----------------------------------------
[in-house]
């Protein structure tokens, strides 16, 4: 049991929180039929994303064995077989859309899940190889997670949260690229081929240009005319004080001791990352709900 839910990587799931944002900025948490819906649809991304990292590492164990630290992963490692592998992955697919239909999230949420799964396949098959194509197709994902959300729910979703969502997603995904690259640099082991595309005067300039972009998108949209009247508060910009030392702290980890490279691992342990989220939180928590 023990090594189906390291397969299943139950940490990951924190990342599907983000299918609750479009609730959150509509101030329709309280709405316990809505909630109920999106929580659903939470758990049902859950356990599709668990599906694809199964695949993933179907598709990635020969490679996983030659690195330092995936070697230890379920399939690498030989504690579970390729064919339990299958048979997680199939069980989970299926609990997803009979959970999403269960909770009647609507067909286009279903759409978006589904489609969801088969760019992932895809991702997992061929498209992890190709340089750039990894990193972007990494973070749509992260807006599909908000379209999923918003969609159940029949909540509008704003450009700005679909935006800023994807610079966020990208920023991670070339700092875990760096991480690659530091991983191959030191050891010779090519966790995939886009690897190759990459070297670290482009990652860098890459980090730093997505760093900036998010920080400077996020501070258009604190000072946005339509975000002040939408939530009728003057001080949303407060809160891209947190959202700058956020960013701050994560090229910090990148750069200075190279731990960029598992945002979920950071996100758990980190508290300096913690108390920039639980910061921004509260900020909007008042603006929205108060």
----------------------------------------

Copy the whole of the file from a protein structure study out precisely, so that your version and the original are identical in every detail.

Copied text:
[in-house]
């Protein structure tokens, strides 16, 4: 049991929180039929994303064995077989859309899940190889997670949260690229081929240009005319004080001791990352709900 839910990587799931944002900025948490819906649809991304990292590492164990630290992963490692592998992955697919239909999230949420799964396949098959194509197709994902959300729910979703969502997603995904690259640099082991595309005067300039972009998108949209009247508060910009030392702290980890490279691992342990989220939180928590 023990090594189906390291397969299943139950940490990951924190990342599907983000299918609750479009609730959150509509101030329709309280709405316990809505909630109920999106929580659903939470758990049902859950356990599709668990599906694809199964695949993933179907598709990635020969490679996983030659690195330092995936070697230890379920399939690498030989504690579970390729064919339990299958048979997680199939069980989970299926609990997803009979959970999403269960909770009647609507067909286009279903759409978006589904489609969801088969760019992932895809991702997992061929498209992890190709340089750039990894990193972007990494973070749509992260807006599909908000379209999923918003969609159940029949909540509008704003450009700005679909935006800023994807610079966020990208920023991670070339700092875990760096991480690659530091991983191959030191050891010779090519966790995939886009690897190759990459070297670290482009990652860098890459980090730093997505760093900036998010920080400077996020501070258009604190000072946005339509975000002040939408939530009728003057001080949303407060809160891209947190959202700058956020960013701050994560090229910090990148750069200075190279731990960029598992945002979920950071996100758990980190508290300096913690108390920039639980910061921004509260900020909007008042603006929205108060």